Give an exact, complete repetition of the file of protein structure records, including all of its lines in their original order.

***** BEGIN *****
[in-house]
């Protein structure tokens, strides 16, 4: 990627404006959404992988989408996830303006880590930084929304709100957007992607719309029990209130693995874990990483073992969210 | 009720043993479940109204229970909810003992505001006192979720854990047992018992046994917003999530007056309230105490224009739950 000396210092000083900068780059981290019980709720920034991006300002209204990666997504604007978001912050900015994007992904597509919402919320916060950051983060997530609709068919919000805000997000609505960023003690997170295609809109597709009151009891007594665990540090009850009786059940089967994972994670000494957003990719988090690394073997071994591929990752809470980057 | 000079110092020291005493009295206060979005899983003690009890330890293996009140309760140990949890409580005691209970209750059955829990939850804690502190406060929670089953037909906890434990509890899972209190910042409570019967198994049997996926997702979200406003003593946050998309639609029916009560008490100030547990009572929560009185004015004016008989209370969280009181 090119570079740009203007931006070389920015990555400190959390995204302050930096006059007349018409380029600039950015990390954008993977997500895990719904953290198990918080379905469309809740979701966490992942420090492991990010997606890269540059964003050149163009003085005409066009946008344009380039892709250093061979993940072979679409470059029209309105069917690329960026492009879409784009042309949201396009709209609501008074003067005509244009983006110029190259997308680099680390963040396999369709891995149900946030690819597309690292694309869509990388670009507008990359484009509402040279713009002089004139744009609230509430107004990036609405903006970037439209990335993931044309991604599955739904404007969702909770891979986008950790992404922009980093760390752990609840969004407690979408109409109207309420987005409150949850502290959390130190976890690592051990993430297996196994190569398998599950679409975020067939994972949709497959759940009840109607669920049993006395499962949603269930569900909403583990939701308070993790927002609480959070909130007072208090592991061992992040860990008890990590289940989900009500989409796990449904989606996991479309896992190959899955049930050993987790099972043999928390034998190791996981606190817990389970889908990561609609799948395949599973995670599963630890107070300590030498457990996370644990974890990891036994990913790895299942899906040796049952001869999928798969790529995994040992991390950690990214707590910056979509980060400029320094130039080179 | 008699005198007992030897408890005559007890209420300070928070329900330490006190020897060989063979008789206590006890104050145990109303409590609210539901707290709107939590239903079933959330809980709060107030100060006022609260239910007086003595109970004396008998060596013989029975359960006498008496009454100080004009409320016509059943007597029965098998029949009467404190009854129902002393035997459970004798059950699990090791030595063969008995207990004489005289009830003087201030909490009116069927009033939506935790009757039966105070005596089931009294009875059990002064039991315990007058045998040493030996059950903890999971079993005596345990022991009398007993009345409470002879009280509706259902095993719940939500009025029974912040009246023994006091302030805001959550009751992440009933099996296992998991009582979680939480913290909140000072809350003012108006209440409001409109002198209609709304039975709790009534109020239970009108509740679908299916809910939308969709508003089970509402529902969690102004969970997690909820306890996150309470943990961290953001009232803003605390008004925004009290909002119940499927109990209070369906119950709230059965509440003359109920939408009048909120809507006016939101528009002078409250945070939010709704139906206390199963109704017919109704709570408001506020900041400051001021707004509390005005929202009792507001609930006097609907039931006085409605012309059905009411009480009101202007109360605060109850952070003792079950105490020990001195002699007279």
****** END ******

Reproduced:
[in-house]
């Protein structure tokens, strides 16, 4: 990627404006959404992988989408996830303006880590930084929304709100957007992607719309029990209130693995874990990483073992969210 | 009720043993479940109204229970909810003992505001006192979720854990047992018992046994917003999530007056309230105490224009739950 000396210092000083900068780059981290019980709720920034991006300002209204990666997504604007978001912050900015994007992904597509919402919320916060950051983060997530609709068919919000805000997000609505960023003690997170295609809109597709009151009891007594665990540090009850009786059940089967994972994670000494957003990719988090690394073997071994591929990752809470980057 | 000079110092020291005493009295206060979005899983003690009890330890293996009140309760140990949890409580005691209970209750059955829990939850804690502190406060929670089953037909906890434990509890899972209190910042409570019967198994049997996926997702979200406003003593946050998309639609029916009560008490100030547990009572929560009185004015004016008989209370969280009181 090119570079740009203007931006070389920015990555400190959390995204302050930096006059007349018409380029600039950015990390954008993977997500895990719904953290198990918080379905469309809740979701966490992942420090492991990010997606890269540059964003050149163009003085005409066009946008344009380039892709250093061979993940072979679409470059029209309105069917690329960026492009879409784009042309949201396009709209609501008074003067005509244009983006110029190259997308680099680390963040396999369709891995149900946030690819597309690292694309869509990388670009507008990359484009509402040279713009002089004139744009609230509430107004990036609405903006970037439209990335993931044309991604599955739904404007969702909770891979986008950790992404922009980093760390752990609840969004407690979408109409109207309420987005409150949850502290959390130190976890690592051990993430297996196994190569398998599950679409975020067939994972949709497959759940009840109607669920049993006395499962949603269930569900909403583990939701308070993790927002609480959070909130007072208090592991061992992040860990008890990590289940989900009500989409796990449904989606996991479309896992190959899955049930050993987790099972043999928390034998190791996981606190817990389970889908990561609609799948395949599973995670599963630890107070300590030498457990996370644990974890990891036994990913790895299942899906040796049952001869999928798969790529995994040992991390950690990214707590910056979509980060400029320094130039080179 | 008699005198007992030897408890005559007890209420300070928070329900330490006190020897060989063979008789206590006890104050145990109303409590609210539901707290709107939590239903079933959330809980709060107030100060006022609260239910007086003595109970004396008998060596013989029975359960006498008496009454100080004009409320016509059943007597029965098998029949009467404190009854129902002393035997459970004798059950699990090791030595063969008995207990004489005289009830003087201030909490009116069927009033939506935790009757039966105070005596089931009294009875059990002064039991315990007058045998040493030996059950903890999971079993005596345990022991009398007993009345409470002879009280509706259902095993719940939500009025029974912040009246023994006091302030805001959550009751992440009933099996296992998991009582979680939480913290909140000072809350003012108006209440409001409109002198209609709304039975709790009534109020239970009108509740679908299916809910939308969709508003089970509402529902969690102004969970997690909820306890996150309470943990961290953001009232803003605390008004925004009290909002119940499927109990209070369906119950709230059965509440003359109920939408009048909120809507006016939101528009002078409250945070939010709704139906206390199963109704017919109704709570408001506020900041400051001021707004509390005005929202009792507001609930006097609907039931006085409605012309059905009411009480009101202007109360605060109850952070003792079950105490020990001195002699007279």